If it happens:
Report the loss to local police and cancel bank and credit cards. If you still have vacation time left, your bank may be able to send you a new card via priority shipping. Call the DMV to report your lost license and arrange for a new one to be waiting for you on your return. Someone back home can easily wire money to a Western Union office, but if you find yourself without any access to funds, contact the U.S. embassy or consulate.

My luggage was lost!

In advance:
Keep medications, cash, jewelry, and vital documents in your carry-on and tuck a change of clothes in there for good measure. List the checked bags' contents and make sure your insurance covers expensive items. Add up-to-date nametags on your bags inside and out, using sturdy, plastic or leather tags on the outside. Put an itinerary in your bag and make sure you know the suitcase brand name. Tie an identifying ribbon or strap to your luggage to make it easier to locate. Avoid tight connection times when booking, check-in early, and make sure the right destination and flight number are on the checked bag tag before it goes on the conveyor belt.

If it happens:
Millions of bags are delayed, lost, damaged, or stolen each year, but most bags are reunited with owners within 24 hours. The airline will usually deliver bags to your home or hotel once they are located. If your bag is not bobbing round the carousel, take your bag check stubs to the airline's baggage agent, describe your bag in detail, and fill out lost luggage forms. Ask for a written claim for damages. You can also ask the agent whether they can assist with petty cash or even coverage for rentals if ski equipment or golf clubs are delayed. Keep all receipts for replacement items; compensation varies from airline to airline, but all offer some.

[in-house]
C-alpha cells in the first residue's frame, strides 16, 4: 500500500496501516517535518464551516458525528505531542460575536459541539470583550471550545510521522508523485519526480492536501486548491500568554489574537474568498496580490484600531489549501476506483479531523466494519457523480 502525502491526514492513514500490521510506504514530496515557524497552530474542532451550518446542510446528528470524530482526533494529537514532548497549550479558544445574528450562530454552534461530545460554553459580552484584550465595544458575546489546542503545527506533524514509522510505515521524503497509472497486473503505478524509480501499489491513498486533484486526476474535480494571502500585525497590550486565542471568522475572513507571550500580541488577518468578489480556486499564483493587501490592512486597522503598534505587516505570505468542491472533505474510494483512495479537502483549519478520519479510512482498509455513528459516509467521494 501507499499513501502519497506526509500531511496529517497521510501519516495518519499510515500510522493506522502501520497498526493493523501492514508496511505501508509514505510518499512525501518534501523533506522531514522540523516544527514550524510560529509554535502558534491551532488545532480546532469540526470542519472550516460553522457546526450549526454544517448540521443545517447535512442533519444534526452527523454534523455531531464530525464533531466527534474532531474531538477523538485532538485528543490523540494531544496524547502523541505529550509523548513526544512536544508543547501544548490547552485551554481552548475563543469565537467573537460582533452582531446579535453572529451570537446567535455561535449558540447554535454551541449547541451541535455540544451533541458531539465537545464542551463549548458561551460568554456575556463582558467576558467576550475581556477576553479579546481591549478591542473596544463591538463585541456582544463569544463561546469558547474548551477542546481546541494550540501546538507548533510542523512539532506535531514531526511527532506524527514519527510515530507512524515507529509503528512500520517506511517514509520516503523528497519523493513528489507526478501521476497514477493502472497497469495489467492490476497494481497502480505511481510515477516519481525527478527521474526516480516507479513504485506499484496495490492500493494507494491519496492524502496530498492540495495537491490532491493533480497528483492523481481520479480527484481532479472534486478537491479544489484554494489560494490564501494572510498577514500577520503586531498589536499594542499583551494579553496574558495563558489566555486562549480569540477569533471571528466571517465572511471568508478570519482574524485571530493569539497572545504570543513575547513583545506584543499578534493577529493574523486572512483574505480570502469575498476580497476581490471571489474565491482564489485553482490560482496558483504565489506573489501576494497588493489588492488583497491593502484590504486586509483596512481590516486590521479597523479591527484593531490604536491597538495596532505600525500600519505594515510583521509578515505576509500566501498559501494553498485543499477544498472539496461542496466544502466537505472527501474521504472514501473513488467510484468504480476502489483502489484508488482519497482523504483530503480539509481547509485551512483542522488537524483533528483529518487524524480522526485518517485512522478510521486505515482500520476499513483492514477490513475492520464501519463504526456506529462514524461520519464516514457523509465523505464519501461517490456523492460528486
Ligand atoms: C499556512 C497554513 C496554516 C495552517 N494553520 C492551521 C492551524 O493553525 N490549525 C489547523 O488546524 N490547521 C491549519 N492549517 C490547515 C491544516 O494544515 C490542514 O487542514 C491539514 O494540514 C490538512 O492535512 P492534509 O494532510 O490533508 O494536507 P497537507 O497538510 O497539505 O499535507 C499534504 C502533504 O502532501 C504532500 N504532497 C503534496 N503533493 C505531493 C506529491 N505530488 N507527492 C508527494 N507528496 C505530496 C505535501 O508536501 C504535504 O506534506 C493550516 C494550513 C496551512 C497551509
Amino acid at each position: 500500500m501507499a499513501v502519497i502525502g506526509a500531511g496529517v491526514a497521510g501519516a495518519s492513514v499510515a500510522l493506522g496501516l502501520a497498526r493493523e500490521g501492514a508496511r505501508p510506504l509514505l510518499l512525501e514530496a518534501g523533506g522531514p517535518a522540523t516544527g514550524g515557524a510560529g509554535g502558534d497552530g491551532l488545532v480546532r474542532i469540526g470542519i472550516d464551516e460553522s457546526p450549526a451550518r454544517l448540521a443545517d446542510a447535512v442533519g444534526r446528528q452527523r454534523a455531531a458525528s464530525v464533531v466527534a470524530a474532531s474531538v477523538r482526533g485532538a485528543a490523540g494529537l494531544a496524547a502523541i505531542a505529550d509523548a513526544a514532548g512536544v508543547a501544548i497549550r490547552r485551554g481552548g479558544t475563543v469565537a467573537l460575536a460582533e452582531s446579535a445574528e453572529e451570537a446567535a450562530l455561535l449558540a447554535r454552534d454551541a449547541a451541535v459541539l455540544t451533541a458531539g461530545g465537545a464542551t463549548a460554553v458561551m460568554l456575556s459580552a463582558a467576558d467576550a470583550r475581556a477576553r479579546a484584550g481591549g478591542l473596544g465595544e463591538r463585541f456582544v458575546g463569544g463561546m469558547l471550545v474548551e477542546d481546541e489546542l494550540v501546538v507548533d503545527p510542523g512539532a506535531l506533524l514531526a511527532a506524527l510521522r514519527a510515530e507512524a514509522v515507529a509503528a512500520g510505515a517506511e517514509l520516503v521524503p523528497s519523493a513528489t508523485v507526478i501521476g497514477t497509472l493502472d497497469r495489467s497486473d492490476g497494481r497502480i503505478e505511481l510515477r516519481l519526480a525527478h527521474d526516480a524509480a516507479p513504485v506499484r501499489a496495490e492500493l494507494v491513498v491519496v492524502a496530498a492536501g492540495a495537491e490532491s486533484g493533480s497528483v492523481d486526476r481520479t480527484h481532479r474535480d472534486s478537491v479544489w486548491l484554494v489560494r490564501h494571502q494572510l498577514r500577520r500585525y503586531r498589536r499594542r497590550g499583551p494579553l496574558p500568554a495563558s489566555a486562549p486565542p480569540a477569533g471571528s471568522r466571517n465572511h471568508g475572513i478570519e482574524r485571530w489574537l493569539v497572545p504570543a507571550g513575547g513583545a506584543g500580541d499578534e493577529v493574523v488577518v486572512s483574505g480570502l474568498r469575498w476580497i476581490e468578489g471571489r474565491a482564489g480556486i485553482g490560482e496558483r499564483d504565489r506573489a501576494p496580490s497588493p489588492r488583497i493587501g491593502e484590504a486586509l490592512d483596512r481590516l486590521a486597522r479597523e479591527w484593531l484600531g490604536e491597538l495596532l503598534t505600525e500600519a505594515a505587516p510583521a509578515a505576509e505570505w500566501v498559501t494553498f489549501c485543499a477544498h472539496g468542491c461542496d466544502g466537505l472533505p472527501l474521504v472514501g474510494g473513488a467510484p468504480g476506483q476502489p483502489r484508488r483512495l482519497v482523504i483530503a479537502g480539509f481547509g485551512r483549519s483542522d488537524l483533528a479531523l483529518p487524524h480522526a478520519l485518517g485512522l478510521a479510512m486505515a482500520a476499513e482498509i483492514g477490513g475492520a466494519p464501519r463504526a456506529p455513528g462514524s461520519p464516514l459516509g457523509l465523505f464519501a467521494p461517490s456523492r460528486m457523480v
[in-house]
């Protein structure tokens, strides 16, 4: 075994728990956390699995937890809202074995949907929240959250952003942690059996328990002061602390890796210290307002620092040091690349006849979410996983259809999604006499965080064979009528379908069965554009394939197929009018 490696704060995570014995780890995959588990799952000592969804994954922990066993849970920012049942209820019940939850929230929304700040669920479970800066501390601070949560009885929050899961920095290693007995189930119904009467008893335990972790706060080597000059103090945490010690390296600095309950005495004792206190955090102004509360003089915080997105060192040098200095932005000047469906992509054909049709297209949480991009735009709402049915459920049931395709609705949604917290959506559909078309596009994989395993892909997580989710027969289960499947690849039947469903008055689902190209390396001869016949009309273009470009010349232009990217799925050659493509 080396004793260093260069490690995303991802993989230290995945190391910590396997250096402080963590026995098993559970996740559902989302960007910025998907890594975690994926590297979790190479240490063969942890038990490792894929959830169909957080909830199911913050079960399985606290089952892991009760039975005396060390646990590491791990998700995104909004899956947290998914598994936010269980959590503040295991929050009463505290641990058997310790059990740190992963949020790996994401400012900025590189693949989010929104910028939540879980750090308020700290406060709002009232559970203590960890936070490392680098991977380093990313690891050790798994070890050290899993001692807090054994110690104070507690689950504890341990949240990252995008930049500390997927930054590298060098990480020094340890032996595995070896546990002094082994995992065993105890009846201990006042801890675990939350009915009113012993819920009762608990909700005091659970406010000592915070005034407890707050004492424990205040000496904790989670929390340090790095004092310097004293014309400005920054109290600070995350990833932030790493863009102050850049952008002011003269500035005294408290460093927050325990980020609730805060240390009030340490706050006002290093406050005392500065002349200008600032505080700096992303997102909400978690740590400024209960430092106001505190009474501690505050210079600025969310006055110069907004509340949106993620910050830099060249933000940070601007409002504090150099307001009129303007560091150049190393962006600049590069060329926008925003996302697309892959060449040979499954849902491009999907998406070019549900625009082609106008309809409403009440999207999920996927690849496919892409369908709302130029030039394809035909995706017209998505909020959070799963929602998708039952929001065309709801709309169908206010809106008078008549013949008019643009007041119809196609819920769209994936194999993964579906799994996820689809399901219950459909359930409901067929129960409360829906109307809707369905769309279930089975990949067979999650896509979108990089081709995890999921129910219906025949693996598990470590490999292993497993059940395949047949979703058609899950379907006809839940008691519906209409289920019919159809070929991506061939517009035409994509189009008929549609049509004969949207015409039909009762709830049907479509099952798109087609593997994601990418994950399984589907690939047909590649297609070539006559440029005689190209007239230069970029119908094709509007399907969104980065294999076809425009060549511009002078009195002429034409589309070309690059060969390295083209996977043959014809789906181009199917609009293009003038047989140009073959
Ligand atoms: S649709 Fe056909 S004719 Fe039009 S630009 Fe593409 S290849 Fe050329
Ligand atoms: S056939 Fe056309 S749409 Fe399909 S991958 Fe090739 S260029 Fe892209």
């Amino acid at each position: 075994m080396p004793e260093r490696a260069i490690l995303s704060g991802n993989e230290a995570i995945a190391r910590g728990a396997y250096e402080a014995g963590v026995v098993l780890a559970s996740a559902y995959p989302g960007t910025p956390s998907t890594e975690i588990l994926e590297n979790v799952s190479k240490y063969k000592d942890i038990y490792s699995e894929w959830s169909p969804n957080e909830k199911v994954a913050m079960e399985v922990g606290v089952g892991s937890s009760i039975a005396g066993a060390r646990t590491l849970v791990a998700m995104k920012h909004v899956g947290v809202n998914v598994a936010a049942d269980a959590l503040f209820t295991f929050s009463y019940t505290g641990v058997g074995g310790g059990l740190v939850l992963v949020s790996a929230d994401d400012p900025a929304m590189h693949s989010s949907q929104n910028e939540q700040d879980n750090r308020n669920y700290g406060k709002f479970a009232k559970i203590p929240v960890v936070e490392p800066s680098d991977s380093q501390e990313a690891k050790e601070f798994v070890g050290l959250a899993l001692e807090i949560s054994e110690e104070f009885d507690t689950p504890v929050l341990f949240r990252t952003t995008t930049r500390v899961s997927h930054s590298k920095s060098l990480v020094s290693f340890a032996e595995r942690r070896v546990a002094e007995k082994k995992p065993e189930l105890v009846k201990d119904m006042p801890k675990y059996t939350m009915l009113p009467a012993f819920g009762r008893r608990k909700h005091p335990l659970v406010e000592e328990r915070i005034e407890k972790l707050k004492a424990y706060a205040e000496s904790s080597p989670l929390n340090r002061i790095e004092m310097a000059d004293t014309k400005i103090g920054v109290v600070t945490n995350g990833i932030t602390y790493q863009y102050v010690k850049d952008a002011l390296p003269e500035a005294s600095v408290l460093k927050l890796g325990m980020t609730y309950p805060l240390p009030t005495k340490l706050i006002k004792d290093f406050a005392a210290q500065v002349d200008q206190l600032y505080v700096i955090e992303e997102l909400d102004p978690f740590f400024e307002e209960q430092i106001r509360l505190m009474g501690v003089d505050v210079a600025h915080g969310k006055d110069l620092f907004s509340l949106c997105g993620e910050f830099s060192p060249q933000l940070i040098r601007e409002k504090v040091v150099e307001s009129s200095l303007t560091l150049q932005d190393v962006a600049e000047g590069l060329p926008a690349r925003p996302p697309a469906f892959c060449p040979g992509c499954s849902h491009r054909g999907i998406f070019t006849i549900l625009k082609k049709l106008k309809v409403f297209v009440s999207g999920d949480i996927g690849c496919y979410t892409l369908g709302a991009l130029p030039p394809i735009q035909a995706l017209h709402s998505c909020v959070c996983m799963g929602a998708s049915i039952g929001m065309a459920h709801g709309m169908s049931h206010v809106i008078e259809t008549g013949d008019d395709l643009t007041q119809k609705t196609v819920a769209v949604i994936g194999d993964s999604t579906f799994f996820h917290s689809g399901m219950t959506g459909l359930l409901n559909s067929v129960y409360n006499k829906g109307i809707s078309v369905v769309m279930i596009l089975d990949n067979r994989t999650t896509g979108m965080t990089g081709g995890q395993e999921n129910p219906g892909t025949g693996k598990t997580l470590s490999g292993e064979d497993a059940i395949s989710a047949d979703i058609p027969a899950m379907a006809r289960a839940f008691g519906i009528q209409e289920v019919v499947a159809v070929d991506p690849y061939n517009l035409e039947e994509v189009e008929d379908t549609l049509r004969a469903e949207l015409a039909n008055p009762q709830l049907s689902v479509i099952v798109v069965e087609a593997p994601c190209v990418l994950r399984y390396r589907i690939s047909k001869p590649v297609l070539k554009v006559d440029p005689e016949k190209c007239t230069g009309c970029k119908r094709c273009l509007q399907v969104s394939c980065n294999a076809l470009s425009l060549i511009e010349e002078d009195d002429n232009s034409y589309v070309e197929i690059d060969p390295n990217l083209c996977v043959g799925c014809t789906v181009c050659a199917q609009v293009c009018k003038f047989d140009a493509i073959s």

I was overcharged!

In advance:
It may seem extreme, but an alibi can be helpful. Receipts that prove you dined elsewhere -- or are a teetotal vegetarian -- may help you contest that charge for someone else's filet mignon and Merlot from room service. If not planning on drinking in-room, decline the mini-bar key and don't move anything in the electronic fridge. Never assume anything is free -- always call and check with the front desk before using hotel services.

If it happens:
Deal with the overcharge as soon as possible. If bringing the matter to the attention of the front desk clerk does not resolve things, ask to speak to management. If the situation is still not satisfactorily sorted, contact your credit card company to dispute the charge.

My hotel room was robbed!

In advance:
If in any doubt, check online travel forums to make sure you will be staying in a reputable hotel. But even if you are staying at a four-star resort you should never leave cash, electronics, or credit cards in plain sight. Be sure to make good use of your hotel room safe (or the safe at the front desk). Lock your luggage when you head out for the day or, if this isn't possible, arrange strategic items on top of your bag so you can keep an eye out for tampering.

If it happens: